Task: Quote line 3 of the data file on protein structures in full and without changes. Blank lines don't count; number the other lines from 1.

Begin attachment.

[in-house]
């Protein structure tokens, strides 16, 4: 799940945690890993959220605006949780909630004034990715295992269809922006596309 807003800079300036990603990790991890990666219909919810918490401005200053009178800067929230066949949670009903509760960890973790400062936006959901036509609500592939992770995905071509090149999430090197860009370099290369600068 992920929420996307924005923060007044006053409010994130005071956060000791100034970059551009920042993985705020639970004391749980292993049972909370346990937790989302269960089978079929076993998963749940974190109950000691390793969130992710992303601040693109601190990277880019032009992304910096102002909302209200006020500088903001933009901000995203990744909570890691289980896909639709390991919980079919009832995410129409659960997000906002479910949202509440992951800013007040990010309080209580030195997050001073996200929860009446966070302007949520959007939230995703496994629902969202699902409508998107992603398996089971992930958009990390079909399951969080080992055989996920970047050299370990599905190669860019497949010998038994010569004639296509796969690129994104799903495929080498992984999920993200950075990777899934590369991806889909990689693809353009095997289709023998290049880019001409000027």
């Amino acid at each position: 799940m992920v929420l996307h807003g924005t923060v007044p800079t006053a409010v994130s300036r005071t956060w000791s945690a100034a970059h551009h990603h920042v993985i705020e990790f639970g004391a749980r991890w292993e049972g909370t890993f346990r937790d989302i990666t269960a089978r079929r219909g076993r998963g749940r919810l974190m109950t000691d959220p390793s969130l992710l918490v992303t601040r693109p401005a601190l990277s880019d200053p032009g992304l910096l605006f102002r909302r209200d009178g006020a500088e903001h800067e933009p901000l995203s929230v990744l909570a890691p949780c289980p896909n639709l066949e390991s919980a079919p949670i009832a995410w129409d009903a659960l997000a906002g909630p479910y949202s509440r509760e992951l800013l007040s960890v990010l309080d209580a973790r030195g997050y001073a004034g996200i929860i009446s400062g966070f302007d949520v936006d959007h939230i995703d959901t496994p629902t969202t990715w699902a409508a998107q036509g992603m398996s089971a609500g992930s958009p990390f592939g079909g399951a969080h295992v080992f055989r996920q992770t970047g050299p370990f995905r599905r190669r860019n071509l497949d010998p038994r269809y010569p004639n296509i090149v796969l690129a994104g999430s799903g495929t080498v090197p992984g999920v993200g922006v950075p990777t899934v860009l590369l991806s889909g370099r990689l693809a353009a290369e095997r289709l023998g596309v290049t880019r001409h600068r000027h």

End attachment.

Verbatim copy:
């Amino acid at each position: 799940m992920v929420l996307h807003g924005t923060v007044p800079t006053a409010v994130s300036r005071t956060w000791s945690a100034a970059h551009h990603h920042v993985i705020e990790f639970g004391a749980r991890w292993e049972g909370t890993f346990r937790d989302i990666t269960a089978r079929r219909g076993r998963g749940r919810l974190m109950t000691d959220p390793s969130l992710l918490v992303t601040r693109p401005a601190l990277s880019d200053p032009g992304l910096l605006f102002r909302r209200d009178g006020a500088e903001h800067e933009p901000l995203s929230v990744l909570a890691p949780c289980p896909n639709l066949e390991s919980a079919p949670i009832a995410w129409d009903a659960l997000a906002g909630p479910y949202s509440r509760e992951l800013l007040s960890v990010l309080d209580a973790r030195g997050y001073a004034g996200i929860i009446s400062g966070f302007d949520v936006d959007h939230i995703d959901t496994p629902t969202t990715w699902a409508a998107q036509g992603m398996s089971a609500g992930s958009p990390f592939g079909g399951a969080h295992v080992f055989r996920q992770t970047g050299p370990f995905r599905r190669r860019n071509l497949d010998p038994r269809y010569p004639n296509i090149v796969l690129a994104g999430s799903g495929t080498v090197p992984g999920v993200g922006v950075p990777t899934v860009l590369l991806s889909g370099r990689l693809a353009a290369e095997r289709l023998g596309v290049t880019r001409h600068r000027h």